5. What is the Fix Muni Now charter amendment? Do you support it? (Y/N) Why or why not?

Yes, I do support Fix MUNI Now – in fact, my campaign made it a priority to gather signatures during 2010 to help place the initiative on the November 2010 ballot.  I believe that this initiative is an essential step towards fixing MUNI, and completely endorse the measure.

I am supporting Fix MUNI Now because I don’t believe the pay of our MUNI operators should be locked into our City Charter, and because I believe a number of the current work rules MUNI operates under are both astounding and fiscally unsustainable.  For example, workers that are allowed to not show up for work without cause has caused huge gaps in MUNI service.  From a taxpayer perspective, this is simply wrong.

Fix MUNI is a great first step to helping our public transportation system get back in better fiscal shape, improve service and provide resources to rebuild infrastructure.

6. One (of many) causes for Muni’s perennial budget woes was the illegal seizure of state gas tax money by Governor Schwarzenegger and the Legislature. This has left a large hole in Muni’s income (as well as every transit agency in CA).

How would you make up this gap in Muni revenue?

Would you support – a local funding source or sources (fees, taxes, or other type of revenue) to avoid future problems caused by the state?

– would you achieve savings through cuts to Muni’s budget, fare increases, etc.

– or, do you have other ideas on how to get Muni out of its annual financial woes? (You can choose more than one option, but just explain it clearly)

I think we need to have a top down review of MUNI’s budgeting and contracting process.  Those of us with actual financial management and budget experience know that, in any budget, efficiencies can and should be made – whether that’s a review of service, eliminating duplicative positions or simply a better cash management process.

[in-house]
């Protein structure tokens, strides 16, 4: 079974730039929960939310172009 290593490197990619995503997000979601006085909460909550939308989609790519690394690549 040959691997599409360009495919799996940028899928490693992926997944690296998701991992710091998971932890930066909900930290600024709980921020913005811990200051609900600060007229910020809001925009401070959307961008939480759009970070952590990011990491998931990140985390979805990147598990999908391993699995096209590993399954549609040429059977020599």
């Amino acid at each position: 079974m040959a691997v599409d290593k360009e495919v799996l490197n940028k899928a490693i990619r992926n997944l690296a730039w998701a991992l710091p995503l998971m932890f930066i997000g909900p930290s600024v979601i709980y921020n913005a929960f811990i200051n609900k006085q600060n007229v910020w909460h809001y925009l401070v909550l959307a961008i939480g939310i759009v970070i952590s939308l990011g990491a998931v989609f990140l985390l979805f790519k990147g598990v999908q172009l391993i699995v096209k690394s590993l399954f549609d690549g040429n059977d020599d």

However, we need to start with – as stated in question 5 – a complete overhaul of the current labor contract.  While I support the incredible work that the men and women of the MUNI system are doing every day, we need a contract that is both fair to our City and to the workers that support us.

7. Finally, tell us a story about a funny or unique experience you’ve had on Muni.

Still to date my favorite memory on MUNI was as an 8th grader growing up in the Marina.  I used to take the 22 Fillmore and then 30 Stockton home from school each day (in high school that turned into the 28 and 29), and one day my friend and I transferred onto the 30 Stockton and sat right in front of Ronnie Lott, who at the time was a star safety for the San Francisco 49ers.  We rode the bus with Ronnie for about 10 minutes, and as a young 49er fan, had the most incredible conversation.  He was one of my football idols at the time, and by riding MUNI and laughing together, demonstrated he was truly part of the fabric of our City – not just a star football player.  Chance encounters with friends, colleagues or even star football players is part of what I love about MUNI.

*Mr. Farrell returned his questionnaire on time – but because I didn’t have time to post it right away, it got posted late. However, he did manage to turn it in at deadline.